The Republican Party has racialized the Ohio derailment disaster. The derailment of a 50-car freight train carrying toxic materials earlier in February shattered daily life in East Palestine, Ohio, and sent a pall of black smoke over the region.
Potentially lethal toxic chemicals spewed into the air, ground, and water.
Three weeks into the disaster, a new set of headlines has started to billow up from right-wing outlets and commentators.
Now the Ohio train tragedy has morphed into an issue about race and “forgotten” people abandoned by the uncaring “woke” Biden administration and Democrats.
Leading the charge is Fox News star Tucker Carlson, who has said on the broadcast that because East Palestine is white and conservative, the people are being “forgotten.”
Then Carlson contrasted such hardship with what he called the “favored poor” who live in “favored cities” such as Detroit and Philadelphia. His language made a clear euphemism for urban areas, often led by Democratic mayors, with large Black populations.
The idea that the rail disaster should be viewed through a racial lens has spread like a toxin from Fox News, through right-wing news sites and social media, into the political realm.
First-term Republican Ohio Sen. JD Vance picked up on the call of “forgotten” Americans.
Charlie Kirk, a rising MAGA star, said even more direct lines, lashing out on his show at Biden’s “crusade on white people.” He claimed Democrats hate “working-class whites.”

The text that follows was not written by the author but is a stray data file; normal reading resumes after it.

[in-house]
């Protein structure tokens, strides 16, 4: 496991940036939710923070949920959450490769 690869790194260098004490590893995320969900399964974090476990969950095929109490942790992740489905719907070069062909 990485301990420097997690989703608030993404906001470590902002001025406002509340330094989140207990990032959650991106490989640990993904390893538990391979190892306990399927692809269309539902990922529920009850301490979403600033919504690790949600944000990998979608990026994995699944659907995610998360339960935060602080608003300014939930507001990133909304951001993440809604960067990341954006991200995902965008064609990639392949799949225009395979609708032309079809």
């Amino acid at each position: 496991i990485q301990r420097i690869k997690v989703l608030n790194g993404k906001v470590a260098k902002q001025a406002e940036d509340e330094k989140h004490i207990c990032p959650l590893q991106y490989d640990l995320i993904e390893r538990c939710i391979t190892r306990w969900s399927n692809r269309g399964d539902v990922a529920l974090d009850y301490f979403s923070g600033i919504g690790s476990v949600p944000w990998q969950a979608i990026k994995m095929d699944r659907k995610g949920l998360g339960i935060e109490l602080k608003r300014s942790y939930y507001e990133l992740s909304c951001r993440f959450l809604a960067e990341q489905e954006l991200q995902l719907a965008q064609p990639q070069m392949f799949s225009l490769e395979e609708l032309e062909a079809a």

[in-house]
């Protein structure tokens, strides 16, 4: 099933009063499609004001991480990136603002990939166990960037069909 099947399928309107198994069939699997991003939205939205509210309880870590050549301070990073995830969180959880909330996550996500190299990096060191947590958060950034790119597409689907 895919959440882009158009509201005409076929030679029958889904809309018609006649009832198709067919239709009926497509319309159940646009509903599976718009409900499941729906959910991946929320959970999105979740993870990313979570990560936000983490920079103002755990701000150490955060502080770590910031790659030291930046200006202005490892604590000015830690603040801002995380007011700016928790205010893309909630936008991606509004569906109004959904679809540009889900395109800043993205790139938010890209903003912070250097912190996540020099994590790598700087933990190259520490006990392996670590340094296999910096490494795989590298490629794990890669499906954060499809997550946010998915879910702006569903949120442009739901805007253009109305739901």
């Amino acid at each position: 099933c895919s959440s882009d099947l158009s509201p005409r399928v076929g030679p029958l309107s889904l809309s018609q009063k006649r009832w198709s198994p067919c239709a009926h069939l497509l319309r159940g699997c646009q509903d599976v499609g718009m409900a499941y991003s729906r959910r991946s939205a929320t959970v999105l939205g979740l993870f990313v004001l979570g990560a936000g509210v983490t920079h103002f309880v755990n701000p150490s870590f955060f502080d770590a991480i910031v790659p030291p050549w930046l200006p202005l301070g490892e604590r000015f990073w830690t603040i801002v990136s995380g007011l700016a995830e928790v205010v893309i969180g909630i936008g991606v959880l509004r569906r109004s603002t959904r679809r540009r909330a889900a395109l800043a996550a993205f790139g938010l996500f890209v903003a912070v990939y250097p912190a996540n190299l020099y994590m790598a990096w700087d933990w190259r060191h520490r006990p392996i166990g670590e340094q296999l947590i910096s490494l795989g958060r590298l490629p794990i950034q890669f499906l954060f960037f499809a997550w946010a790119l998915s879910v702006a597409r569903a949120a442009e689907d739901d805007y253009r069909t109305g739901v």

Then former president Donald Trump appeared in Ohio. He bolted into the region bearing bottled water and promising that he would ensure justice for the people of East Palestine.
“You are not forgotten,” he said, repeating the mantra that has been a central tenet of his Maga posturing since his first presidential run in 2016.
Where the right-wing pundits come unstuck is the idea that white communities in rural America are getting a far rougher deal at the hands of government and media elites than the Black urban poor.
The argument is misleading, and some environmental justice advocates suggest, actively dangerous.
Experts say that the idea that Black people are advantaged when it comes to environmental justice is a very insidious, divisive narrative. They explain that poor white people have legitimate environmental justice claims. What is dangerous is when conservatives make this appear to be a unique issue, ignoring the reality that this happens to poor Black, brown, and indigenous communities.